Jesus’ second example deals with indebtedness, the most onerous social problem in first century Palestine. The wealthy of the Empire sought ways to avoid taxes. The best way was to buy land on the fringes of the Empire. But the poor didn’t want to sell. So the rich jacked up interest rates—25 to 250 percent. When the poor couldn’t repay, first their moveable property was seized, then their lands, and finally the very clothes on their backs. Scripture allowed the destitute to sleep in their long robes, but they had to surrender them by day (Deuteronomy 24:10-13).

          It is to that situation that Jesus speaks. Look, he says, you can’t win when they take you to court. But here is something you can do: when they demand your outer garment, give your undergarment as well. That was all they wore! The poor man is stark naked! And in Israel, nakedness brought shame, not on the naked party, but on the one viewing his nakedness.  Jesus is not asking those already defrauded of their possessions to submit to further indignity. He is enjoining them to guerrilla theater.

          Imagine the debtor walking out of the court in his all-togethers. To the question what happened, he responds, “That creditor got all my clothes.” People come pouring out of the streets and alleys and join the little procession to his home. It will be a while before creditors in that village take a poor man to court! But, of course, the Powers That Be are shrewd, and within weeks new laws will be in place making nakedness in court punishable by fines or incarceration. So the poor need to keep inventing new forms of resistance. Jesus is advocating a kind of Aikido, where the momentum of the oppressor is used to throw the oppressor and make him the laughing stock of the community. Jesus is not averse to using shame to kindle a moral sense in the creditor.

          Jesus’ third example refers to the law that permitted a Roman soldier to force a civilian to carry his 65 to 85 pound pack. But the law stipulated one mile only. At the second marker the soldier was required to retrieve his pack. By carrying the pack more than a mile, the peasant makes the soldier culpable for violation of military law. Again, Jesus is not just “extending himself” by going the second mile, He is putting the soldier in jeopardy of punishment.”                                                                    (Walter Wink, Can Love Save Us)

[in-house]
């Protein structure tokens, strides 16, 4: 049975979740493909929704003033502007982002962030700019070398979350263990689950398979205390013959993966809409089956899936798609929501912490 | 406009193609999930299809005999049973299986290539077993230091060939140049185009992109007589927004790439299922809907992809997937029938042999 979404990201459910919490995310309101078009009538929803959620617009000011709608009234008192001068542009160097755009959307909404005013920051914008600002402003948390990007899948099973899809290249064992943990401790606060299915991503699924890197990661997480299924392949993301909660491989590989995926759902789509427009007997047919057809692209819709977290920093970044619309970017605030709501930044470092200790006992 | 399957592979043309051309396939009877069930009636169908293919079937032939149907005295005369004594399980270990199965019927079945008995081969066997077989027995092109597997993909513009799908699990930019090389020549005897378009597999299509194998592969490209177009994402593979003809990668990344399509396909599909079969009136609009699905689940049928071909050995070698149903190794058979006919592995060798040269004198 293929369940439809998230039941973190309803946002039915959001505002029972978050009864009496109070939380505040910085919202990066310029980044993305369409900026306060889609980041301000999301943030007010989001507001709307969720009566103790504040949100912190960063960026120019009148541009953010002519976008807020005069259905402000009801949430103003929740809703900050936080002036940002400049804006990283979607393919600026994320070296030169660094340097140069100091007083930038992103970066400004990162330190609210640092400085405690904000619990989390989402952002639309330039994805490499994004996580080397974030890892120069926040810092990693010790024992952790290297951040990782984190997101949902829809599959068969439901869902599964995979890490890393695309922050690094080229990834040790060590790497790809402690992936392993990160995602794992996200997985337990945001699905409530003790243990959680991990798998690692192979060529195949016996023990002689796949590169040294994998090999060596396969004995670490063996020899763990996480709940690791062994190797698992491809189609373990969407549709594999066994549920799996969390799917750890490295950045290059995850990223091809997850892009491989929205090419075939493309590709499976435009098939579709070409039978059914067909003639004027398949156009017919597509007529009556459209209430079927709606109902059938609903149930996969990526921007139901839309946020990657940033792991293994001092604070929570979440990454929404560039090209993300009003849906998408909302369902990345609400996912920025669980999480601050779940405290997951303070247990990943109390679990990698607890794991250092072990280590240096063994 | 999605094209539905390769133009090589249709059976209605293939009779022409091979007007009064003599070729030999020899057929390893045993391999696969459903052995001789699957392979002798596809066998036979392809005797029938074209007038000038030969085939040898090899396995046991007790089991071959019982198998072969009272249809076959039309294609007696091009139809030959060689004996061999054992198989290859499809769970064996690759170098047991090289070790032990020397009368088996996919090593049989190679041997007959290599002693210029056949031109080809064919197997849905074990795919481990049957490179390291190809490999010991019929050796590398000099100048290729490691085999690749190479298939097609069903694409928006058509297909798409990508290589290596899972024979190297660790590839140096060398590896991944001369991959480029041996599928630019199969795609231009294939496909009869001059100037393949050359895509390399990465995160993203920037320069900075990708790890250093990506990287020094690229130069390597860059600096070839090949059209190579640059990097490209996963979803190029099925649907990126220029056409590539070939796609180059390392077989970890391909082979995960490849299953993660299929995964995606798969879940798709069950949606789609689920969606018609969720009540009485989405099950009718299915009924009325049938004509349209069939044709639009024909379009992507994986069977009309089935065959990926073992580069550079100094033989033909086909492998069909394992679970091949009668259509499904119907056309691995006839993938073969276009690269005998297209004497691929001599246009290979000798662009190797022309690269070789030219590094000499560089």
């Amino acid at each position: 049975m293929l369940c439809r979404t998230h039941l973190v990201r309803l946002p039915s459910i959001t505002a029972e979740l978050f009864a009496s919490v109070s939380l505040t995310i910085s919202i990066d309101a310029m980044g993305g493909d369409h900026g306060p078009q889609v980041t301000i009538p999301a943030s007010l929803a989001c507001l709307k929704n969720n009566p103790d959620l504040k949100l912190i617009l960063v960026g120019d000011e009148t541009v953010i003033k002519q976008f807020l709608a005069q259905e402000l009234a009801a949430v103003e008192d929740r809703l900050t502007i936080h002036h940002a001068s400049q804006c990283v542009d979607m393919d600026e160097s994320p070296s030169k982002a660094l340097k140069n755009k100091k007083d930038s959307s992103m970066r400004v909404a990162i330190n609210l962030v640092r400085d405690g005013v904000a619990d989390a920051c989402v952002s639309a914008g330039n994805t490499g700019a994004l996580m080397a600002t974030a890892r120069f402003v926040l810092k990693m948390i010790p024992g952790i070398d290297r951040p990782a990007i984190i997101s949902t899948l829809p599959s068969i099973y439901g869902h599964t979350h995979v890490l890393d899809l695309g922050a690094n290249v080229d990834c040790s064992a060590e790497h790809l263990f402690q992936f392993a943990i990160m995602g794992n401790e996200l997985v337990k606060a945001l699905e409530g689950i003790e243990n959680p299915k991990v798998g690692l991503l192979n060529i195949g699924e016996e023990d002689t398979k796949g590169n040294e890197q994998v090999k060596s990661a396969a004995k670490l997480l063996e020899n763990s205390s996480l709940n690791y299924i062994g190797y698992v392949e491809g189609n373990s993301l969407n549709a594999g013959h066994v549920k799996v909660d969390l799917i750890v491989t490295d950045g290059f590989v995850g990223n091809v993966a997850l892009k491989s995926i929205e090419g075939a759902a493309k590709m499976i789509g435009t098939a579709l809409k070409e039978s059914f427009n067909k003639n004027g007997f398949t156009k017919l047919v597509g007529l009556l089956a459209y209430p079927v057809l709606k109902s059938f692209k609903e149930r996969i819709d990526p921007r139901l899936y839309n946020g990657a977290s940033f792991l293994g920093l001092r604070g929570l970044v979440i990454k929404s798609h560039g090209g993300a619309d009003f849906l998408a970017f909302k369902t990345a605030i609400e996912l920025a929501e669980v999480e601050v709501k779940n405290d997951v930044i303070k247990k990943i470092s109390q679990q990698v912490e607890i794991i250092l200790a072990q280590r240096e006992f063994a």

That’s lamb power.

          The examples Jesus gives are something more than passivity. They are gutsy, courageous, and aggressive.  It’s a powerful kind of power when you have not got coercive power.

          They are the kind of power that the Fellowship of Reconciliation devised when they sent the Freedom Riders to the south, to sit, black and white together in restaurants, and then to sit together black and white in jails, and there to refuse bail. To stand with strength and say we will not be humiliated. And we will not resist violently. We will bring the pain ourselves in an act of courage that is meant to awaken a nation and heal the curse of racism.

          That’s lamb power.

          Gandhi had lamb power. He couldn’t violently oppose the British, though many of his countrymen were trying.

          ML King had lamb power. He couldn’t violently oppose the racism in this country, though many of his countrymen were trying that method.

          Nelson Mandela had lamb power and the whole world took part in the non-violent revolution that took place in South Africa.